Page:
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  8. I have shopped at Diapers.com before and love it. I love how easy and convenient shopping online is and I love that the deliveries come so quickly which makes it a great option instead of venturing out to the store which can get chaotic. Thanks for the chance.

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    1. I'm glad you hear you like Diapers.com. Online shopping can be a lifesaver for moms! Thanks for commenting and entering the drawing!

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  9. I enjoy window shopping, and most of the time when we are shopping and my kids ask for something, it gets put on their birthday or Christmas list. I take a picture of it with my phone, and then they know I won't forget what the item of their little dreams was.
    I do sometimes buy a small item like a matchbox car, or a dollar coloring book. And more often, what they will get is a treat in the form of a snack or something.
    I would love to buy the kid with me something every time, but the older (but still young) kids that are in school always get a little bit upset when they get home and find the youngest has a new toy and they get nothing. I am trying to educate them on the inequalities and unfairness of life, but they still get upset.
    That said, if parents want to buy (or not buy) something for their kids every time, that is their prerogative. To each their own, and they can live with whatever the consequences happen to be.

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    1. Heff- That tip about taking a picture of the item they want is a great one. That way they know you really heard them and are taking their request seriously. I've done that with Mini Me!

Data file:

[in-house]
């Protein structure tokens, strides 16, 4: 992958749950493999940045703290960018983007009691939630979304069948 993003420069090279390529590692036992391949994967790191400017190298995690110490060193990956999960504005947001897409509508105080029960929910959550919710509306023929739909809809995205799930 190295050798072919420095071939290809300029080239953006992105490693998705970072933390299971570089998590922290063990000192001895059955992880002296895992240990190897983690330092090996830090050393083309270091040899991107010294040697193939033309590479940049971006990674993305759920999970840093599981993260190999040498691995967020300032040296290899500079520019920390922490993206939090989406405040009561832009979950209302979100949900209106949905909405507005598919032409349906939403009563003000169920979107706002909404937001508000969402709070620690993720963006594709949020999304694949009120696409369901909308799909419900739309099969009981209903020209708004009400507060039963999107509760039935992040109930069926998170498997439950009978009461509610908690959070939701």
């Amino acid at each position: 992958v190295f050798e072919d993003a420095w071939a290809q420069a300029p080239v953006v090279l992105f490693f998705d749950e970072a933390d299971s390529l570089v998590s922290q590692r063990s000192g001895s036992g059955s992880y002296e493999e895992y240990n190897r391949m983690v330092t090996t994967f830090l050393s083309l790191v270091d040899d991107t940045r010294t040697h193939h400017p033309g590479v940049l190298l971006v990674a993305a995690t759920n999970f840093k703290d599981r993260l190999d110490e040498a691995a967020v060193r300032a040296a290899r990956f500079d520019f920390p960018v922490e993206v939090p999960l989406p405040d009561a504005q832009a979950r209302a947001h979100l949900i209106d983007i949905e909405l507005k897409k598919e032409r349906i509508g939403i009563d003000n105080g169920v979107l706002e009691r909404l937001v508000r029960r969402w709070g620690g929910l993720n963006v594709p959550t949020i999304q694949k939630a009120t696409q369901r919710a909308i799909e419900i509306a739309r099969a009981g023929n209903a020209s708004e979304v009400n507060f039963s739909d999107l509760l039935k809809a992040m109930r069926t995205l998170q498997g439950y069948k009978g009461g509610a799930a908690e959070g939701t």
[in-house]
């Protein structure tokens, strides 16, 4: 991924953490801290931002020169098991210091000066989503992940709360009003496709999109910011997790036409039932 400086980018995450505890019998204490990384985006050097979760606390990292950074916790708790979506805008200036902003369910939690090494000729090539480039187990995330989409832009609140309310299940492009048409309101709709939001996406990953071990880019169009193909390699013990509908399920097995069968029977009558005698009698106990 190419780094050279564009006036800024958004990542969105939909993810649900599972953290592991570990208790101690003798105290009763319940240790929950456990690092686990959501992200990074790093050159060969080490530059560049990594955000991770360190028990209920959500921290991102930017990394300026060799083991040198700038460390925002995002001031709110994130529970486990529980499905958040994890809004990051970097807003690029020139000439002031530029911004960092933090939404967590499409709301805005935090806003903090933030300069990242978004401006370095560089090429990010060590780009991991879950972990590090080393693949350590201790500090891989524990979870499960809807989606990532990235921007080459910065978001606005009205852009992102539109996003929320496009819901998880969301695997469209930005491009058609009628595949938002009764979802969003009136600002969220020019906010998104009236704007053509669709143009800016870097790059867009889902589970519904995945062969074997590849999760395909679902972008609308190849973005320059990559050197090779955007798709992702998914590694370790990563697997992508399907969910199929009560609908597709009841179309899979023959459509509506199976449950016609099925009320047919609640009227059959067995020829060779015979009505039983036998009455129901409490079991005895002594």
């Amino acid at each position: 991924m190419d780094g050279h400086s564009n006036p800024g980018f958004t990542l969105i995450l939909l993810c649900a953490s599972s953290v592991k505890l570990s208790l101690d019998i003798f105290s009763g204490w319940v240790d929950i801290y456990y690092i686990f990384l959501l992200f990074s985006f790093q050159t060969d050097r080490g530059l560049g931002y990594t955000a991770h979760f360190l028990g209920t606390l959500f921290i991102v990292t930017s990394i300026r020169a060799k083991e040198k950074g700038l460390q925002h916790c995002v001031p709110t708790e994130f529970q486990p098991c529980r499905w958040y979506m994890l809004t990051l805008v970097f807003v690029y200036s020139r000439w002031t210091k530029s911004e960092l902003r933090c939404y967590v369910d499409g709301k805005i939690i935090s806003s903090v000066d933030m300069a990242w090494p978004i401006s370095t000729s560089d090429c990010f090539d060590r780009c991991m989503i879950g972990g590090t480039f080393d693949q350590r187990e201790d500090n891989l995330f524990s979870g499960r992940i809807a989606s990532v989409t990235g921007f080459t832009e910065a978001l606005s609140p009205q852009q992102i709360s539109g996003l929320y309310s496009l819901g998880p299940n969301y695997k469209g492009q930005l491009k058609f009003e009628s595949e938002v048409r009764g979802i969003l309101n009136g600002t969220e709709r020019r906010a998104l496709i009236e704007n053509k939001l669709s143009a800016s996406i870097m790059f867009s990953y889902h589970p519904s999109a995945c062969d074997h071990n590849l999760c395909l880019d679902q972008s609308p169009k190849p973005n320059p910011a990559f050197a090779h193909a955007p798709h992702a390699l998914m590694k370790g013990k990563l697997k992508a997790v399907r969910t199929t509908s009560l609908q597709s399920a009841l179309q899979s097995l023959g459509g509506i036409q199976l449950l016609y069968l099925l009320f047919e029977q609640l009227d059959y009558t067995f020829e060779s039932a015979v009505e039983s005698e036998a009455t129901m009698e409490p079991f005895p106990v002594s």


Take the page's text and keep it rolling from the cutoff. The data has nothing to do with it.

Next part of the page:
You're a great mom, Heff! I can't believe how big your kids are now. We started out in the blogging world together a long, long time ago. It feels like another galaxy. Right, Friend?

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  10. Or, "Annie, I can't afford to get my kid something every time we shop." Then, why are you shopping if you can't afford it?

    Because nudity and starvation are frowned upon.

    I'm just having a hard time getting past this because it feels like you are judging and shaming moms who are trying to do their best. I wish I could afford a new shiny toy for every child with every outing. But I can't. But I can try to offer my kids empathy and compassion. I can love them. I can care for them. I can teach them. I can do my best. Don't get all judgmental just because I can't buy a new toy every day or fun vacations like you. We don't all have that luxury. If you want to buy something for them to get them to behave, fine. Go on and you do you. I won't even judge you for it. I might envy you. But I won't shame you. Can you offer me the same?

    Can't we be supportive and encouraging of each other instead of writing blog posts about how other moms are mean for not buying stuff for their kids just because they had to go to the store?

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    1. I don't think Annie was suggesting that you get your kid a toy every time you step foot into a store. I think she's suggesting that we don't say no just for the sake of saying no.

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    2. “The more reasonable scenario is; we have a conversation with our kids before we get to the store. Let them know where we are going, why we are going, how long we will be there, and the kind of behavior you expect from them, and, finally, what they can expect for their cooperation.

      My contention is that they get at least one thing, just for going…

      … Now, you may ask, "Annie, doesn't it spoil the kidlets to get them something every time you go to the store?" I don't know. Do you get something every time you go to the store? Are you spoiled?